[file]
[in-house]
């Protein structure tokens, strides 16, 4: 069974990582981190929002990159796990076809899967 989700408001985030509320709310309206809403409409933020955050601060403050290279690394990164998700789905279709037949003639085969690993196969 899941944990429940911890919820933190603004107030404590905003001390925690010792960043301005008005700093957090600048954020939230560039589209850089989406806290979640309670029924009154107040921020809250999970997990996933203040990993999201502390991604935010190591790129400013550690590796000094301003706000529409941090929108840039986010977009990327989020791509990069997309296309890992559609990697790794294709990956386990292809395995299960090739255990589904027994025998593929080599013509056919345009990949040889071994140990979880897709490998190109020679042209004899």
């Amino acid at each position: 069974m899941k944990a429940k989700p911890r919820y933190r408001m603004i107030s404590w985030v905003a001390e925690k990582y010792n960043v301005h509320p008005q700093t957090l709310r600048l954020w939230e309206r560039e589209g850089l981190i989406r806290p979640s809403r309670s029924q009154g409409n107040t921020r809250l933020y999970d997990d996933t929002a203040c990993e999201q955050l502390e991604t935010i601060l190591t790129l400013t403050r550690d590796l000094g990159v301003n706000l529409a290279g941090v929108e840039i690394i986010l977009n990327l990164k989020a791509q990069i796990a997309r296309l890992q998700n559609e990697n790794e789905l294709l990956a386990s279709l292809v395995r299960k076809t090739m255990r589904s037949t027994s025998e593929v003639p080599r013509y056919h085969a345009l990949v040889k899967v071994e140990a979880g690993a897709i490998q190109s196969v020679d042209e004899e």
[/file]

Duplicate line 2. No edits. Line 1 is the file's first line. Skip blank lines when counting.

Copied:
């Protein structure tokens, strides 16, 4: 069974990582981190929002990159796990076809899967 989700408001985030509320709310309206809403409409933020955050601060403050290279690394990164998700789905279709037949003639085969690993196969 899941944990429940911890919820933190603004107030404590905003001390925690010792960043301005008005700093957090600048954020939230560039589209850089989406806290979640309670029924009154107040921020809250999970997990996933203040990993999201502390991604935010190591790129400013550690590796000094301003706000529409941090929108840039986010977009990327989020791509990069997309296309890992559609990697790794294709990956386990292809395995299960090739255990589904027994025998593929080599013509056919345009990949040889071994140990979880897709490998190109020679042209004899």